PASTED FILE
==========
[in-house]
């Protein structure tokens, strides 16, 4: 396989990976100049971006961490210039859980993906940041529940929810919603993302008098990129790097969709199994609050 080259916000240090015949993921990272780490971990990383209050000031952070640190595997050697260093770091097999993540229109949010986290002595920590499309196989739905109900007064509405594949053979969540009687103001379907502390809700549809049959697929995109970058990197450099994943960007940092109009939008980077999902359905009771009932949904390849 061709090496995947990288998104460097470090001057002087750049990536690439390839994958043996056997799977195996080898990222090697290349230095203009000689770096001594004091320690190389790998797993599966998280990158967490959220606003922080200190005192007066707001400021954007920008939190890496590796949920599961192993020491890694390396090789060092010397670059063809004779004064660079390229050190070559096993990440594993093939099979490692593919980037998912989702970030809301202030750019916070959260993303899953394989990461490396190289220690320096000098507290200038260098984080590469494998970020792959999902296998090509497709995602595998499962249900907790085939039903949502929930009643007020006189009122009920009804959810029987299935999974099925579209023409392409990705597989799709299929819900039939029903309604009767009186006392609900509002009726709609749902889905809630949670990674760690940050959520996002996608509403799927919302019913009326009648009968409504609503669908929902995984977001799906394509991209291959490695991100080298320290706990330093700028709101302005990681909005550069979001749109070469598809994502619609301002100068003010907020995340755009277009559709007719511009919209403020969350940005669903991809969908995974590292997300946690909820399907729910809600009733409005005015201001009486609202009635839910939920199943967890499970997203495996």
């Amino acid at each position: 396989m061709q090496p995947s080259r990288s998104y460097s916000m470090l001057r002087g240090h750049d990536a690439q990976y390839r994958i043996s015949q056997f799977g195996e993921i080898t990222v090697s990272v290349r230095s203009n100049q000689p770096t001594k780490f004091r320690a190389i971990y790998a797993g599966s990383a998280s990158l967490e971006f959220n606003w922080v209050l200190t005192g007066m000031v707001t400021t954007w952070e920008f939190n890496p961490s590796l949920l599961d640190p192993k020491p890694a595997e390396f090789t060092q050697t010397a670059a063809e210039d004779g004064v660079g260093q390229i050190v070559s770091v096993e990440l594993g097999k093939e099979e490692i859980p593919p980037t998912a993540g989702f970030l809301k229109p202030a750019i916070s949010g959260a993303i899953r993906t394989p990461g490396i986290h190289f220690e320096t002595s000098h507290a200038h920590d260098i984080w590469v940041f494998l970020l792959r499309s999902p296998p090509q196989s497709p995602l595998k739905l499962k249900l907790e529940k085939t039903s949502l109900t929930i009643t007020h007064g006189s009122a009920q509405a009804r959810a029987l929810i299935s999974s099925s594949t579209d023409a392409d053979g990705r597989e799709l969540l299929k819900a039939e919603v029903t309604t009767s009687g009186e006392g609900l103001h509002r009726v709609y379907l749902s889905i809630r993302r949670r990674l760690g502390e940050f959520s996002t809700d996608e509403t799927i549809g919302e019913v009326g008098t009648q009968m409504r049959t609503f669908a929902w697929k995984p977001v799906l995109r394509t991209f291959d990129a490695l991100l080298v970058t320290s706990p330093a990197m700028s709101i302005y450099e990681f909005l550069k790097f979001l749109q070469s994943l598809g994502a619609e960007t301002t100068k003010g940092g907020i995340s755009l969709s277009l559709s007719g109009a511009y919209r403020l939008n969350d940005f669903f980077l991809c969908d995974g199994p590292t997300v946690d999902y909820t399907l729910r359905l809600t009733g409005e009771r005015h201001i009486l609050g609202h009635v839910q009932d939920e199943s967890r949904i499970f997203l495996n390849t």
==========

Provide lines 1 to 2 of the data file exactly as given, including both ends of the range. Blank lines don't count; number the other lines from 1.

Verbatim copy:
[in-house]
């Protein structure tokens, strides 16, 4: 396989990976100049971006961490210039859980993906940041529940929810919603993302008098990129790097969709199994609050 080259916000240090015949993921990272780490971990990383209050000031952070640190595997050697260093770091097999993540229109949010986290002595920590499309196989739905109900007064509405594949053979969540009687103001379907502390809700549809049959697929995109970058990197450099994943960007940092109009939008980077999902359905009771009932949904390849 061709090496995947990288998104460097470090001057002087750049990536690439390839994958043996056997799977195996080898990222090697290349230095203009000689770096001594004091320690190389790998797993599966998280990158967490959220606003922080200190005192007066707001400021954007920008939190890496590796949920599961192993020491890694390396090789060092010397670059063809004779004064660079390229050190070559096993990440594993093939099979490692593919980037998912989702970030809301202030750019916070959260993303899953394989990461490396190289220690320096000098507290200038260098984080590469494998970020792959999902296998090509497709995602595998499962249900907790085939039903949502929930009643007020006189009122009920009804959810029987299935999974099925579209023409392409990705597989799709299929819900039939029903309604009767009186006392609900509002009726709609749902889905809630949670990674760690940050959520996002996608509403799927919302019913009326009648009968409504609503669908929902995984977001799906394509991209291959490695991100080298320290706990330093700028709101302005990681909005550069979001749109070469598809994502619609301002100068003010907020995340755009277009559709007719511009919209403020969350940005669903991809969908995974590292997300946690909820399907729910809600009733409005005015201001009486609202009635839910939920199943967890499970997203495996």